Re: Guns at school

Joe E. Dees (
Sun, 30 May 1999 21:17:15 -0500

Date sent:      	Sat, 29 May 1999 17:30:25 -0700
Subject:        	Guns at school
Send reply to:

> A fantasy which I can't help considering is of a fully armed Columbine
> High School. When the boys enter and begin shooting up the room, there
> is panic and several people are hit, but at least some of the kids draw
> their own weapons and either shoot the attackers or at least drive them
> from the building. The net result is that many lives are saved.
But several are killed, which would not be the case if NO kids had guns in school (let's talk about universal installation of metal detectors in school entrances - it would sure cost the taxpayers less than paying for all those guns).
> Imagine that there was a private school which had a policy of allowing or
> even requiring all students to carry loaded handguns at all times. The
> students would be trained in gun safety, the guns would be provided for
> those who could not afford them as they enter the school, etc.
The cost would be several orders of magnitude more than a metal detector at the entrance, manned by a brace of armed guards.
> What do you think would be the effects of such a policy? High school
> boys are notoriously wild, immature, hot-tempered and prone to fighting
> and violence. If they were armed, would the daily minor fistfights become
> gun battles? Would students, not sufficiently mature to consider the
> long term effects of their actions, misuse the power of their weapons
> and lead to even greater violence?
I think a lot of people would get shot. How many kids out there would do what Harris and Klebold did if they could, but just can't get their hands on the gund to do it with? If you hand them the guns, nothing is stopping them any more; certainly not the fear of death, which is irrelevant to kids who have already decided to "go out in a blaze of glory" as Harris put it in his letter, and embark on a bloody homicide/suicide mission in which they vow that they will "never be taken alive."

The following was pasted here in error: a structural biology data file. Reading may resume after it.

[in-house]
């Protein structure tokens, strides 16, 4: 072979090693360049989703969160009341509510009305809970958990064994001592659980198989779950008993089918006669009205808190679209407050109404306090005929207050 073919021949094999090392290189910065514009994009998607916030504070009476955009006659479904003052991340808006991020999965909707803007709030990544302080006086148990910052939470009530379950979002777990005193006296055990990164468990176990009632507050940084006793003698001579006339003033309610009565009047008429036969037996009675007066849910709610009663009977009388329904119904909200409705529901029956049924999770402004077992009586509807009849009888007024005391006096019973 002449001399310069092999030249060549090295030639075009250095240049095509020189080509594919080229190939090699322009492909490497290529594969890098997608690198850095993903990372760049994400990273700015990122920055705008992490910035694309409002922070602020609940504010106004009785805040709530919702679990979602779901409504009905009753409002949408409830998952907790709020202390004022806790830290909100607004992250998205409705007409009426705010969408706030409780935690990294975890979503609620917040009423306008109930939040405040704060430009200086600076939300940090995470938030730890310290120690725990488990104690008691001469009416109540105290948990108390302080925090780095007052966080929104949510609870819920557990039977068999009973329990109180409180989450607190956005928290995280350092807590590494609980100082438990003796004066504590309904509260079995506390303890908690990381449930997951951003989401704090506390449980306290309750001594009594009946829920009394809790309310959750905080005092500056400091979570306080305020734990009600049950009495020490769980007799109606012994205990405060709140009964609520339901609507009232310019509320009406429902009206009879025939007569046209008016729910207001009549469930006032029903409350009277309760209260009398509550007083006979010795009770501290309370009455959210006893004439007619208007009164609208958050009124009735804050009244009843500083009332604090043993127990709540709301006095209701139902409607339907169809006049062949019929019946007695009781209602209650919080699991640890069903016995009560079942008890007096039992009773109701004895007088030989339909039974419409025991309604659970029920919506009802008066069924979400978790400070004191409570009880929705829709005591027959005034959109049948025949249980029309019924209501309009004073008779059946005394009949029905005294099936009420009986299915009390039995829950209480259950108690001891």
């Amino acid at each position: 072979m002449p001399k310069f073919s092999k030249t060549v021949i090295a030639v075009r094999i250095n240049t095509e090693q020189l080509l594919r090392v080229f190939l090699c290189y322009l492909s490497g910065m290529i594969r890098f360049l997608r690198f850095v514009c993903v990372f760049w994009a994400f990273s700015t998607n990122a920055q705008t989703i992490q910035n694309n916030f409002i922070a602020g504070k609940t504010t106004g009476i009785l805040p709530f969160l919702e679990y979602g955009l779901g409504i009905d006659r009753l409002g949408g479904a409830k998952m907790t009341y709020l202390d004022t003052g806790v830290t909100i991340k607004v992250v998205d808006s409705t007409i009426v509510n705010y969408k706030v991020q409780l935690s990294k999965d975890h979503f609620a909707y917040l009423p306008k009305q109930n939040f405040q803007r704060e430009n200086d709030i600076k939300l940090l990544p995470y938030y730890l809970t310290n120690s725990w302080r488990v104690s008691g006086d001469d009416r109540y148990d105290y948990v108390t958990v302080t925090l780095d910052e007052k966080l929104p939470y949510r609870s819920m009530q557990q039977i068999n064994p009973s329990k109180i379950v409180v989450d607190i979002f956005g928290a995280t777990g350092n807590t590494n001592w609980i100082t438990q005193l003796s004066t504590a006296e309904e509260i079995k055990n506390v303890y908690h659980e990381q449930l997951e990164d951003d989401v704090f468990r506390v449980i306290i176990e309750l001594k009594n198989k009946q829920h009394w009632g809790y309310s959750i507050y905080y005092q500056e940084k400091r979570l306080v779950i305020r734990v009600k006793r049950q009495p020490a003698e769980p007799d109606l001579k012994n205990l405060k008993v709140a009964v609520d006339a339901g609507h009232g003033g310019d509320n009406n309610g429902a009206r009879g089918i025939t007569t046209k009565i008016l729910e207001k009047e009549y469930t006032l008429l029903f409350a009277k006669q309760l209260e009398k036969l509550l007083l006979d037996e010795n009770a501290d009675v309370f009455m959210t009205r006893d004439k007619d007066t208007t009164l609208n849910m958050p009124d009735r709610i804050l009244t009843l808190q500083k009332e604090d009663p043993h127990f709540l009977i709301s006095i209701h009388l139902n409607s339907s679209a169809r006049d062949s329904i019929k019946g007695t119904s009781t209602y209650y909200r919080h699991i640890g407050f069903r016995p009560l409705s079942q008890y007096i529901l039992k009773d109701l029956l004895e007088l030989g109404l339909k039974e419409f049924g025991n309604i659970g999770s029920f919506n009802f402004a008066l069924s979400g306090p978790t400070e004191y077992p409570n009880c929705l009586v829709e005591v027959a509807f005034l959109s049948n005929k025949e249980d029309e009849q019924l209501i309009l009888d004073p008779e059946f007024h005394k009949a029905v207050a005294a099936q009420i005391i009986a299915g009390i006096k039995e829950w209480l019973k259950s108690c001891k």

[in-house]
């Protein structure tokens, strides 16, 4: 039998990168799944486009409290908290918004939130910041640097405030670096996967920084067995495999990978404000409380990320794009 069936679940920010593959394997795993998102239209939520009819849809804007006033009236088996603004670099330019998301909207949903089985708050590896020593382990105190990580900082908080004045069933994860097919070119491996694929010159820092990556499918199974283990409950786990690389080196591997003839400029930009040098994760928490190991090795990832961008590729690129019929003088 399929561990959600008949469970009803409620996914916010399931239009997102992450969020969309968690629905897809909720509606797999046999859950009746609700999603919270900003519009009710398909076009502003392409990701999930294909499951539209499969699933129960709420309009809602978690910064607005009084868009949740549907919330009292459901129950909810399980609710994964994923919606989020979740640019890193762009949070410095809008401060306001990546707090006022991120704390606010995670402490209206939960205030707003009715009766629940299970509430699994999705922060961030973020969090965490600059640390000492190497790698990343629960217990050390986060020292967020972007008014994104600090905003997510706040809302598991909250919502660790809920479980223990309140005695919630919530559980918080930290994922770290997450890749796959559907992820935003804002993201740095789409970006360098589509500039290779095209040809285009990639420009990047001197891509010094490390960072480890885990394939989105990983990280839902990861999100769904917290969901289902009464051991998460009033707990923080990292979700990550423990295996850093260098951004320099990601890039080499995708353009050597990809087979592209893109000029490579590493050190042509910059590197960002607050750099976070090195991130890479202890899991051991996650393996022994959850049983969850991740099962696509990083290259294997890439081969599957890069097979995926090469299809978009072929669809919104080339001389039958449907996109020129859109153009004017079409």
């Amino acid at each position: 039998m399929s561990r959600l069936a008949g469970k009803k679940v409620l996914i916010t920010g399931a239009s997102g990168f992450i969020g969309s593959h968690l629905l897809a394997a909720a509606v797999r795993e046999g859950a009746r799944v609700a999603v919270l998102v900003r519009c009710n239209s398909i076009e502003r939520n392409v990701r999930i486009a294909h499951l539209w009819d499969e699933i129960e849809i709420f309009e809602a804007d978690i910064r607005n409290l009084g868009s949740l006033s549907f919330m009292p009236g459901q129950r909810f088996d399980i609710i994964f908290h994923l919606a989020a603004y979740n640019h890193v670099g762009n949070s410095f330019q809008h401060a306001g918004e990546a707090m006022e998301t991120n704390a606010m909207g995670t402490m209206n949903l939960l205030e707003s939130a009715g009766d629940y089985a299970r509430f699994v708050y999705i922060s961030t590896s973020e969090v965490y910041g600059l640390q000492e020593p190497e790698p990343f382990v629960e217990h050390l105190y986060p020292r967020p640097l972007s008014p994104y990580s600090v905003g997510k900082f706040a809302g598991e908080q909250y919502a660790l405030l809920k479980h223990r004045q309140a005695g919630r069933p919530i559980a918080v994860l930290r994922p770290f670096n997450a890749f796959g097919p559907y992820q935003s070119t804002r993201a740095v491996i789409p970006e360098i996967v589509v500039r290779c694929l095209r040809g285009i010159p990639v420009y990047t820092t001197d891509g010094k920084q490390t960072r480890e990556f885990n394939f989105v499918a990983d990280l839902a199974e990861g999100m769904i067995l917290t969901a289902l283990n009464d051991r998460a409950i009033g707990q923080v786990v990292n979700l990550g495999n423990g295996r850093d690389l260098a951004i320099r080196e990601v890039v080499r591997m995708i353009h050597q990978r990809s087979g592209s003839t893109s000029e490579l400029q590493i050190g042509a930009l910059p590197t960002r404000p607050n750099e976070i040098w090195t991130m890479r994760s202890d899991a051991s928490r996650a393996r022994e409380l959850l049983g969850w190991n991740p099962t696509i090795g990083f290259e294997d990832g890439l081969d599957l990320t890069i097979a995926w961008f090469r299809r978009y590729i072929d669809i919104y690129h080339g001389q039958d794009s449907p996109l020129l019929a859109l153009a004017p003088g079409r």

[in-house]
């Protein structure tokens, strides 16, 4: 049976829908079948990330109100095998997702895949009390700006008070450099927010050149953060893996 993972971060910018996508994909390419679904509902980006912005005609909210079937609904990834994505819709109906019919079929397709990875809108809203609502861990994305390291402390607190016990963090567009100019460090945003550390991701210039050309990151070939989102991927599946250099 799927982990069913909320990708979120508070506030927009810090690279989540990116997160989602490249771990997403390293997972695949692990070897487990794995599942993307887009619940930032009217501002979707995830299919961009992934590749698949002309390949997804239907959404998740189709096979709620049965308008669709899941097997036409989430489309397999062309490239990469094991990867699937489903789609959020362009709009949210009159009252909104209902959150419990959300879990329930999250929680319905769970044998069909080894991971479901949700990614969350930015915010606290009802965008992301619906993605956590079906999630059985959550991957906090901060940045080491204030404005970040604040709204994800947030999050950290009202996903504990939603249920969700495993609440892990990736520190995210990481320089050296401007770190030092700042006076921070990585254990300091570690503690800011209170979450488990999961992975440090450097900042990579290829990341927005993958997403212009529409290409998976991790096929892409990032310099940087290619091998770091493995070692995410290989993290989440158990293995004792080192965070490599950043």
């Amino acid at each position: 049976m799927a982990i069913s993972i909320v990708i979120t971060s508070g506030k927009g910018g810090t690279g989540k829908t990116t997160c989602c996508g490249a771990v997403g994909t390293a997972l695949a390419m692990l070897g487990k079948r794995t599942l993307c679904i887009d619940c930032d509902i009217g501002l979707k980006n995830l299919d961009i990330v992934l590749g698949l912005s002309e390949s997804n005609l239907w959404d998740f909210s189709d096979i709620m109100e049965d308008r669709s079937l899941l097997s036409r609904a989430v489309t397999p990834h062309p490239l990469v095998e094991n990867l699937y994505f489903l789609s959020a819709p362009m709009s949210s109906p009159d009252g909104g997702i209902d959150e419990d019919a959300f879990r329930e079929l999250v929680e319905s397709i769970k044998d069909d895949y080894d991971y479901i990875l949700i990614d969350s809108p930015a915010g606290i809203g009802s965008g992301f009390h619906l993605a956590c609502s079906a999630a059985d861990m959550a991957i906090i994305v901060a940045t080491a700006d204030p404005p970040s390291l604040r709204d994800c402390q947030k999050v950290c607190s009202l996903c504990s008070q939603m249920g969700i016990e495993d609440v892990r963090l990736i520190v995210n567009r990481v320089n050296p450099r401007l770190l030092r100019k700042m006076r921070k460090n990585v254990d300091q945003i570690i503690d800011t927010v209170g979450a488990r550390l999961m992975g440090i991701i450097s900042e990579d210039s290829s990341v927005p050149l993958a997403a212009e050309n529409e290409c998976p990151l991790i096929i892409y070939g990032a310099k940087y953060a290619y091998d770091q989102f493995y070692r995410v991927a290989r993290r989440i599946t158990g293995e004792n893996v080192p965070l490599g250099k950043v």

> I think the conventional wisdom is that they would. Arming high school
> students would be like giving a hand grenade to a six year old. The
> result would be tragedy at a scale that would make Littleton look like
> Sesame Street.
> And I think the conventional wisdom is correct in this case. If I had
> the option of sending my kids to a school which had newly opened and was
> going to operate under this philosophy, I would not do so. I would not
> knowingly put my kids into a situation where they were surrounded on all
> sides by guns, and any hot-tempered argument could instantly flare into
> deadly gunfire.
> Does anyone here think differently? Does anyone believe so strongly in
> the civilizing nature of firearms that they think supplying them to high
> school kids as in this scenario would actually decrease violence?
Not me.
> Hal